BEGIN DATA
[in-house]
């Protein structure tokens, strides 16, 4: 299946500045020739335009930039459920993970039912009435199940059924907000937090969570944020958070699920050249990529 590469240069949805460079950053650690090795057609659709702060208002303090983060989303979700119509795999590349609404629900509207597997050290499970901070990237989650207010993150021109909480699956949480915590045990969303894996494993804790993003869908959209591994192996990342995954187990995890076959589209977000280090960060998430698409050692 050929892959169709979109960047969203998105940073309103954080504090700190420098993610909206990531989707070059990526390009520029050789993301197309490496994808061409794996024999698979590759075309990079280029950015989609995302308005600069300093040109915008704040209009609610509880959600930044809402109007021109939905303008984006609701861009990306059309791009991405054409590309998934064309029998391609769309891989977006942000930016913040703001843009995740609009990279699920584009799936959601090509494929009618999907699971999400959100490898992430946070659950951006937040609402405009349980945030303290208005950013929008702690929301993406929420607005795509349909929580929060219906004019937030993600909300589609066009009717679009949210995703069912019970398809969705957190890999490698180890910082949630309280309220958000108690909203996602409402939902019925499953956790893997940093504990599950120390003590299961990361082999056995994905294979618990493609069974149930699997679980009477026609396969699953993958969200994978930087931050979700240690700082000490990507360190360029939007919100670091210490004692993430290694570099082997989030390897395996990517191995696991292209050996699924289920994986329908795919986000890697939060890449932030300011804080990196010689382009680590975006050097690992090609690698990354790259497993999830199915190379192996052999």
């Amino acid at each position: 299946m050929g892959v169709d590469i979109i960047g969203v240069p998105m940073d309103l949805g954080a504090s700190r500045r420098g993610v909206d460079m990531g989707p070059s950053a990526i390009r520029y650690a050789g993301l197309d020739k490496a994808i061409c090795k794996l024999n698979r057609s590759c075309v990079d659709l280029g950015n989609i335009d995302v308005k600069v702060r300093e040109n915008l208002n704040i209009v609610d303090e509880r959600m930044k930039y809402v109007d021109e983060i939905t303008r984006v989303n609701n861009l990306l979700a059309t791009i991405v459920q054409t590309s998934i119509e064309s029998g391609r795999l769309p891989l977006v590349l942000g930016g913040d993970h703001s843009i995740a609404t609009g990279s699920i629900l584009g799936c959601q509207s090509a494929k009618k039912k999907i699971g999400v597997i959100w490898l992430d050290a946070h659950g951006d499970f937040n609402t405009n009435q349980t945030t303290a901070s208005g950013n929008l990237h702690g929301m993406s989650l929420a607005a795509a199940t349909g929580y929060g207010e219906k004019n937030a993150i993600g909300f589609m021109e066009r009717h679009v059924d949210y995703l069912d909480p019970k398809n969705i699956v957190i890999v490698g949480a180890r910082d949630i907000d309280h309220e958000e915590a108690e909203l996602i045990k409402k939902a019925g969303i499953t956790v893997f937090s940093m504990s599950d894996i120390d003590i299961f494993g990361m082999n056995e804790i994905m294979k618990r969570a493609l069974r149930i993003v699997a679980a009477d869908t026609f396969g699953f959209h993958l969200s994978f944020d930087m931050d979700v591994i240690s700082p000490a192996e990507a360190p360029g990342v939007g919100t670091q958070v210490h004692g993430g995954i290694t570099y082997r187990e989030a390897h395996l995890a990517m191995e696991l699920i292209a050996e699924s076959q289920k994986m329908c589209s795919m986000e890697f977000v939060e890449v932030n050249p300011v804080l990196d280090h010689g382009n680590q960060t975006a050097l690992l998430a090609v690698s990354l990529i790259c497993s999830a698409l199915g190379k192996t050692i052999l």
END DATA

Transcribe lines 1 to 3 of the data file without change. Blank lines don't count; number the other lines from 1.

[in-house]
């Protein structure tokens, strides 16, 4: 299946500045020739335009930039459920993970039912009435199940059924907000937090969570944020958070699920050249990529 590469240069949805460079950053650690090795057609659709702060208002303090983060989303979700119509795999590349609404629900509207597997050290499970901070990237989650207010993150021109909480699956949480915590045990969303894996494993804790993003869908959209591994192996990342995954187990995890076959589209977000280090960060998430698409050692 050929892959169709979109960047969203998105940073309103954080504090700190420098993610909206990531989707070059990526390009520029050789993301197309490496994808061409794996024999698979590759075309990079280029950015989609995302308005600069300093040109915008704040209009609610509880959600930044809402109007021109939905303008984006609701861009990306059309791009991405054409590309998934064309029998391609769309891989977006942000930016913040703001843009995740609009990279699920584009799936959601090509494929009618999907699971999400959100490898992430946070659950951006937040609402405009349980945030303290208005950013929008702690929301993406929420607005795509349909929580929060219906004019937030993600909300589609066009009717679009949210995703069912019970398809969705957190890999490698180890910082949630309280309220958000108690909203996602409402939902019925499953956790893997940093504990599950120390003590299961990361082999056995994905294979618990493609069974149930699997679980009477026609396969699953993958969200994978930087931050979700240690700082000490990507360190360029939007919100670091210490004692993430290694570099082997989030390897395996990517191995696991292209050996699924289920994986329908795919986000890697939060890449932030300011804080990196010689382009680590975006050097690992090609690698990354790259497993999830199915190379192996052999």
């Amino acid at each position: 299946m050929g892959v169709d590469i979109i960047g969203v240069p998105m940073d309103l949805g954080a504090s700190r500045r420098g993610v909206d460079m990531g989707p070059s950053a990526i390009r520029y650690a050789g993301l197309d020739k490496a994808i061409c090795k794996l024999n698979r057609s590759c075309v990079d659709l280029g950015n989609i335009d995302v308005k600069v702060r300093e040109n915008l208002n704040i209009v609610d303090e509880r959600m930044k930039y809402v109007d021109e983060i939905t303008r984006v989303n609701n861009l990306l979700a059309t791009i991405v459920q054409t590309s998934i119509e064309s029998g391609r795999l769309p891989l977006v590349l942000g930016g913040d993970h703001s843009i995740a609404t609009g990279s699920i629900l584009g799936c959601q509207s090509a494929k009618k039912k999907i699971g999400v597997i959100w490898l992430d050290a946070h659950g951006d499970f937040n609402t405009n009435q349980t945030t303290a901070s208005g950013n929008l990237h702690g929301m993406s989650l929420a607005a795509a199940t349909g929580y929060g207010e219906k004019n937030a993150i993600g909300f589609m021109e066009r009717h679009v059924d949210y995703l069912d909480p019970k398809n969705i699956v957190i890999v490698g949480a180890r910082d949630i907000d309280h309220e958000e915590a108690e909203l996602i045990k409402k939902a019925g969303i499953t956790v893997f937090s940093m504990s599950d894996i120390d003590i299961f494993g990361m082999n056995e804790i994905m294979k618990r969570a493609l069974r149930i993003v699997a679980a009477d869908t026609f396969g699953f959209h993958l969200s994978f944020d930087m931050d979700v591994i240690s700082p000490a192996e990507a360190p360029g990342v939007g919100t670091q958070v210490h004692g993430g995954i290694t570099y082997r187990e989030a390897h395996l995890a990517m191995e696991l699920i292209a050996e699924s076959q289920k994986m329908c589209s795919m986000e890697f977000v939060e890449v932030n050249p300011v804080l990196d280090h010689g382009n680590q960060t975006a050097l690992l998430a090609v690698s990354l990529i790259c497993s999830a698409l199915g190379k192996t050692i052999l």